You will learn

✓ Practice the depths of Jnana Yoga, the Yoga of Contemplation
✓ How to more fully understand and practice Yoga as a whole life process
✓ More easily be able to explore the inner levels of consciousness

Requirements

• The ideal student has some understanding of Yoga beyond the physical
• There are no quantifiable prerequisites
• Curiosity with an attitude of willingness to play

This course is for

• Long time practitioners of any aspect of Yoga
• Yoga coaches, teachers, and therapists
• Anyone curious about the subtleties of traditional Yoga

How much does the Jnana Yoga: The Yoga of Contemplation course cost? Is it worth it?

The course costs $14.99. And currently there is a 70% discount on the original price of the course, which was $49.99. So you save $35 if you enroll the course now.
The average price is $19.6 of 567 Yoga courses. So this course is 24% cheaper than the average Yoga course on Udemy.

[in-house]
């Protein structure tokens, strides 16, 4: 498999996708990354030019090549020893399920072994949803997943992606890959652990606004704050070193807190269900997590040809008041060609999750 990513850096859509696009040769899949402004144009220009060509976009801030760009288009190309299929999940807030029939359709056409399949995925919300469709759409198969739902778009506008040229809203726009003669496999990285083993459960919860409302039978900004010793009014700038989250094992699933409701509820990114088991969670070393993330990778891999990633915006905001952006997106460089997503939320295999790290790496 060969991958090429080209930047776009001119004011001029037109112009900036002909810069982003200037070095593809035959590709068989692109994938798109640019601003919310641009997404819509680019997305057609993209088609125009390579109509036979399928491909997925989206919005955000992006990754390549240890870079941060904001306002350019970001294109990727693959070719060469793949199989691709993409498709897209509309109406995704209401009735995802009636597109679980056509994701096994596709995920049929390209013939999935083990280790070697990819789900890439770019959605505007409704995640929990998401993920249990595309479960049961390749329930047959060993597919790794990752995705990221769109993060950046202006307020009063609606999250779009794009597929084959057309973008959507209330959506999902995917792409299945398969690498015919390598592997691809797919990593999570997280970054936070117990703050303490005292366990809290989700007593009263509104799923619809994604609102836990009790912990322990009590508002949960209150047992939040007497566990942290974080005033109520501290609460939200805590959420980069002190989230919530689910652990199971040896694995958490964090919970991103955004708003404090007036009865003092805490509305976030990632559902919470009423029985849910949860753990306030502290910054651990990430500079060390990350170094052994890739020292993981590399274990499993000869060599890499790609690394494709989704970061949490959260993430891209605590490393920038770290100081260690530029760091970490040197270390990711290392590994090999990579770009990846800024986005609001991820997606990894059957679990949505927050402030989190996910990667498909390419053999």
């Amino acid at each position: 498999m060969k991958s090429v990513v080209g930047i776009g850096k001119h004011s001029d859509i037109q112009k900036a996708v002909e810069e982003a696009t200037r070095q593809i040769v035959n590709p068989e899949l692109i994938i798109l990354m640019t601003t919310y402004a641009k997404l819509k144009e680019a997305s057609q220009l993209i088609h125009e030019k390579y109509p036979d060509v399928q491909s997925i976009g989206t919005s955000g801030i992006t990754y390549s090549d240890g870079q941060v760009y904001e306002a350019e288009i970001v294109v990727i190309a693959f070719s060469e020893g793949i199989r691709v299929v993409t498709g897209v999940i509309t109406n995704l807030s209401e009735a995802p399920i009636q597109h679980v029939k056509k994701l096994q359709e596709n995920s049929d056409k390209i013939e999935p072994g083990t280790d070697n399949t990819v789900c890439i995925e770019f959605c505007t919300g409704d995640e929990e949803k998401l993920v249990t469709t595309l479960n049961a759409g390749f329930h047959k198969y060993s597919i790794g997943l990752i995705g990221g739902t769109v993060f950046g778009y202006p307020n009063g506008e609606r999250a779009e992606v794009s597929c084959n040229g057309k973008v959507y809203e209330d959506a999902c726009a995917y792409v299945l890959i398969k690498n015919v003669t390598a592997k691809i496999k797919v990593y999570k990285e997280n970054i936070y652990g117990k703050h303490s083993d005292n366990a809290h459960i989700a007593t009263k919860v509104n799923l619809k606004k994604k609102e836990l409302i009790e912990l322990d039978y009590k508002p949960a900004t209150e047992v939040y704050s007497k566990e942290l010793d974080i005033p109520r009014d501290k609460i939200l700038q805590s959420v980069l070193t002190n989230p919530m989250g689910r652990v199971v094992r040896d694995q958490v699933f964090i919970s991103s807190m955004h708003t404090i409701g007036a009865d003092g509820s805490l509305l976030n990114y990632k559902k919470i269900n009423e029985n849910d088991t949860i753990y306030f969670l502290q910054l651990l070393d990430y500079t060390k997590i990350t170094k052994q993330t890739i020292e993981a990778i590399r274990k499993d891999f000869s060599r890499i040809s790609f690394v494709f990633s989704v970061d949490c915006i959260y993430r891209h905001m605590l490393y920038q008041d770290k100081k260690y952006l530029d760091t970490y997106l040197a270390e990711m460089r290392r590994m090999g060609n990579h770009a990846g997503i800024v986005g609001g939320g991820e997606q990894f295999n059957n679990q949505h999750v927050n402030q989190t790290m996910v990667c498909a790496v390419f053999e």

Does the Jnana Yoga: The Yoga of Contemplation course have a money back guarantee or refund policy?

YES, Jnana Yoga: The Yoga of Contemplation has a 30-day money back guarantee. The 30-day refund policy is designed to allow students to study without risk.

Are there any SCHOLARSHIPS for this course?

Currently we could not find a scholarship for the Jnana Yoga: The Yoga of Contemplation course, but there is a $35 discount from the original price ($49.99). So the current price is just $14.99.

Who is the instructor? Is Abhyasa Ashram a SCAM or a TRUSTED instructor?

Abhyasa Ashram has created 11 courses that got 2,998 reviews which are generally positive. Abhyasa Ashram has taught 44,391 students and received a 4.8 average review out of 2,998 reviews. Depending on the information available, Abhyasa Ashram is a TRUSTED instructor.
Traditional Yoga (11 courses, 74,000+ enrollments)
YOGA  is a WHOLE LIFE process. Although each of our courses has an individual emphasis, they go hand-in-hand with the others as one process of Yoga. We presently have 11 online courses published through Udemy. Swami Jnaneshvara is the presenter, and the language is English.